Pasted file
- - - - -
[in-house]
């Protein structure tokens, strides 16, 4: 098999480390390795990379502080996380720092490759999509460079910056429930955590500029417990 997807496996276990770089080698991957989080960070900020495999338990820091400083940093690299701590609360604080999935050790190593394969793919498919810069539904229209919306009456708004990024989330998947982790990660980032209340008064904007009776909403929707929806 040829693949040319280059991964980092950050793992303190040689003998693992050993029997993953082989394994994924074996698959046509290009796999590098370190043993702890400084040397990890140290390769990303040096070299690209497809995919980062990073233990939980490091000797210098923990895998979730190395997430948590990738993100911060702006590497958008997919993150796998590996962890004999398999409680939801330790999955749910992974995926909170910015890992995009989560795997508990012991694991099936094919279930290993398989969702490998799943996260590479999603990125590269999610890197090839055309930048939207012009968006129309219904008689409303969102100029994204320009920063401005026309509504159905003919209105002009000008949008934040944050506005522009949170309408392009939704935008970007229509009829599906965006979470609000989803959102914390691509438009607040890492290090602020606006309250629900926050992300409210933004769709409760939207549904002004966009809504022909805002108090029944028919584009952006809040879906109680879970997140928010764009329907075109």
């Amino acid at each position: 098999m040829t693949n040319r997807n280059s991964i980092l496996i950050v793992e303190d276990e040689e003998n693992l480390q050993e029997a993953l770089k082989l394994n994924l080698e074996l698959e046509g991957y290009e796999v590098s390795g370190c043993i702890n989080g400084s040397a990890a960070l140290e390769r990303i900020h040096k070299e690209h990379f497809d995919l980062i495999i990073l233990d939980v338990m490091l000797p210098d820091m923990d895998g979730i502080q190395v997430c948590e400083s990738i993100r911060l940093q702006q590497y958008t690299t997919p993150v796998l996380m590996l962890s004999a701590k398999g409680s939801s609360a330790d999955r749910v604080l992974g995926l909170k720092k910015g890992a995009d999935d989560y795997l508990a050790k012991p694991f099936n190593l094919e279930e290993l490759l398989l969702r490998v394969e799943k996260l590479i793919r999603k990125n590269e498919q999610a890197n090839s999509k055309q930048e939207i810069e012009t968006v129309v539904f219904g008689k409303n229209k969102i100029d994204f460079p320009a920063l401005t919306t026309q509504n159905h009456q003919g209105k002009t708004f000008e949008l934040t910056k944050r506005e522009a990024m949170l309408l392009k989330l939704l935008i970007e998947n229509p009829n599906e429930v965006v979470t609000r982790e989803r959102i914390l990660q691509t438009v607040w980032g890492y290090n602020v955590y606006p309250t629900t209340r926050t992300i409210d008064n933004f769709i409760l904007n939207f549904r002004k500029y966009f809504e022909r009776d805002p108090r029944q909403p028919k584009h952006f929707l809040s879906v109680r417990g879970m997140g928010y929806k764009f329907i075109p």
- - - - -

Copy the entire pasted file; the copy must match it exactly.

[in-house]
């Protein structure tokens, strides 16, 4: 098999480390390795990379502080996380720092490759999509460079910056429930955590500029417990 997807496996276990770089080698991957989080960070900020495999338990820091400083940093690299701590609360604080999935050790190593394969793919498919810069539904229209919306009456708004990024989330998947982790990660980032209340008064904007009776909403929707929806 040829693949040319280059991964980092950050793992303190040689003998693992050993029997993953082989394994994924074996698959046509290009796999590098370190043993702890400084040397990890140290390769990303040096070299690209497809995919980062990073233990939980490091000797210098923990895998979730190395997430948590990738993100911060702006590497958008997919993150796998590996962890004999398999409680939801330790999955749910992974995926909170910015890992995009989560795997508990012991694991099936094919279930290993398989969702490998799943996260590479999603990125590269999610890197090839055309930048939207012009968006129309219904008689409303969102100029994204320009920063401005026309509504159905003919209105002009000008949008934040944050506005522009949170309408392009939704935008970007229509009829599906965006979470609000989803959102914390691509438009607040890492290090602020606006309250629900926050992300409210933004769709409760939207549904002004966009809504022909805002108090029944028919584009952006809040879906109680879970997140928010764009329907075109």
């Amino acid at each position: 098999m040829t693949n040319r997807n280059s991964i980092l496996i950050v793992e303190d276990e040689e003998n693992l480390q050993e029997a993953l770089k082989l394994n994924l080698e074996l698959e046509g991957y290009e796999v590098s390795g370190c043993i702890n989080g400084s040397a990890a960070l140290e390769r990303i900020h040096k070299e690209h990379f497809d995919l980062i495999i990073l233990d939980v338990m490091l000797p210098d820091m923990d895998g979730i502080q190395v997430c948590e400083s990738i993100r911060l940093q702006q590497y958008t690299t997919p993150v796998l996380m590996l962890s004999a701590k398999g409680s939801s609360a330790d999955r749910v604080l992974g995926l909170k720092k910015g890992a995009d999935d989560y795997l508990a050790k012991p694991f099936n190593l094919e279930e290993l490759l398989l969702r490998v394969e799943k996260l590479i793919r999603k990125n590269e498919q999610a890197n090839s999509k055309q930048e939207i810069e012009t968006v129309v539904f219904g008689k409303n229209k969102i100029d994204f460079p320009a920063l401005t919306t026309q509504n159905h009456q003919g209105k002009t708004f000008e949008l934040t910056k944050r506005e522009a990024m949170l309408l392009k989330l939704l935008i970007e998947n229509p009829n599906e429930v965006v979470t609000r982790e989803r959102i914390l990660q691509t438009v607040w980032g890492y290090n602020v955590y606006p309250t629900t209340r926050t992300i409210d008064n933004f769709i409760l904007n939207f549904r002004k500029y966009f809504e022909r009776d805002p108090r029944q909403p028919k584009h952006f929707l809040s879906v109680r417990g879970m997140g928010y929806k764009f329907i075109p």